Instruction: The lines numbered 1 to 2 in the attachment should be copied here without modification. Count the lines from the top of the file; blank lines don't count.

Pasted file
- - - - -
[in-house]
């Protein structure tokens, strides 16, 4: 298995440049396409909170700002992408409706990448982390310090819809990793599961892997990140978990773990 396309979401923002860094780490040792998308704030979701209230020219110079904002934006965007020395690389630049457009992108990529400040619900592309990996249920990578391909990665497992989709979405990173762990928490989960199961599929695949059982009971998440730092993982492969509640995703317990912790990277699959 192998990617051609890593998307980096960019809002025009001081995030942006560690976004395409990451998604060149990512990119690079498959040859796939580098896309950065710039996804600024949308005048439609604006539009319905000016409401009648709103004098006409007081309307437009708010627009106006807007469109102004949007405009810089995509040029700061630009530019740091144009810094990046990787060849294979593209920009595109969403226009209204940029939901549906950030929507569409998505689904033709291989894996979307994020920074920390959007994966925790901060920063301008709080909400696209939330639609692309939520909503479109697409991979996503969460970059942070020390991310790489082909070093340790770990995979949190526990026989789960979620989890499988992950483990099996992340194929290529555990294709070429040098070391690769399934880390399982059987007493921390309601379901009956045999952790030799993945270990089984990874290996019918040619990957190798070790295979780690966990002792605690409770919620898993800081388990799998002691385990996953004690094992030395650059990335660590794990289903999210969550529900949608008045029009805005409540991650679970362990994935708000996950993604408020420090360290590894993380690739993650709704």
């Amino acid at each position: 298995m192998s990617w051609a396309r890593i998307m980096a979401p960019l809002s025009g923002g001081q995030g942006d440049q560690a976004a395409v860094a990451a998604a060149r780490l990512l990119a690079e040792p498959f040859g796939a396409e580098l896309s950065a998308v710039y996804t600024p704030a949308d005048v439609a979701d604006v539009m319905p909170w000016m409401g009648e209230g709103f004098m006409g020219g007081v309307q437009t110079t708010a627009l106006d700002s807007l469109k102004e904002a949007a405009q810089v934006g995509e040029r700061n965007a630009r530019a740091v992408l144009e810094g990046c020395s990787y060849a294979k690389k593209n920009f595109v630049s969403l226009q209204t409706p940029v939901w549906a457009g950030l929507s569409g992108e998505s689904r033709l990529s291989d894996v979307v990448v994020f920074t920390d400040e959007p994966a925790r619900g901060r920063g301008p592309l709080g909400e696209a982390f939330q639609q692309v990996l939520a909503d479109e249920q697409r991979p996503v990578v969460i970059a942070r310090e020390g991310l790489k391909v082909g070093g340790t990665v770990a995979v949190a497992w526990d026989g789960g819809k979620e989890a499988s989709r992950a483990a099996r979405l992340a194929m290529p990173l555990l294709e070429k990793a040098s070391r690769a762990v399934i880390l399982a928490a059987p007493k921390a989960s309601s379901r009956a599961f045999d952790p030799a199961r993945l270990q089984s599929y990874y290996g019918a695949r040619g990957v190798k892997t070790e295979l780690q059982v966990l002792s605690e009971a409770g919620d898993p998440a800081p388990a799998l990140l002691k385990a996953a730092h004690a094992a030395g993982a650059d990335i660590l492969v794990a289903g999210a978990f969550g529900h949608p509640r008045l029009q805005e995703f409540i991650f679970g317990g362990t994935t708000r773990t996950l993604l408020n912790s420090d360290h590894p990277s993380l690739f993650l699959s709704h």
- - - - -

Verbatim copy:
[in-house]
């Protein structure tokens, strides 16, 4: 298995440049396409909170700002992408409706990448982390310090819809990793599961892997990140978990773990 396309979401923002860094780490040792998308704030979701209230020219110079904002934006965007020395690389630049457009992108990529400040619900592309990996249920990578391909990665497992989709979405990173762990928490989960199961599929695949059982009971998440730092993982492969509640995703317990912790990277699959 192998990617051609890593998307980096960019809002025009001081995030942006560690976004395409990451998604060149990512990119690079498959040859796939580098896309950065710039996804600024949308005048439609604006539009319905000016409401009648709103004098006409007081309307437009708010627009106006807007469109102004949007405009810089995509040029700061630009530019740091144009810094990046990787060849294979593209920009595109969403226009209204940029939901549906950030929507569409998505689904033709291989894996979307994020920074920390959007994966925790901060920063301008709080909400696209939330639609692309939520909503479109697409991979996503969460970059942070020390991310790489082909070093340790770990995979949190526990026989789960979620989890499988992950483990099996992340194929290529555990294709070429040098070391690769399934880390399982059987007493921390309601379901009956045999952790030799993945270990089984990874290996019918040619990957190798070790295979780690966990002792605690409770919620898993800081388990799998002691385990996953004690094992030395650059990335660590794990289903999210969550529900949608008045029009805005409540991650679970362990994935708000996950993604408020420090360290590894993380690739993650709704």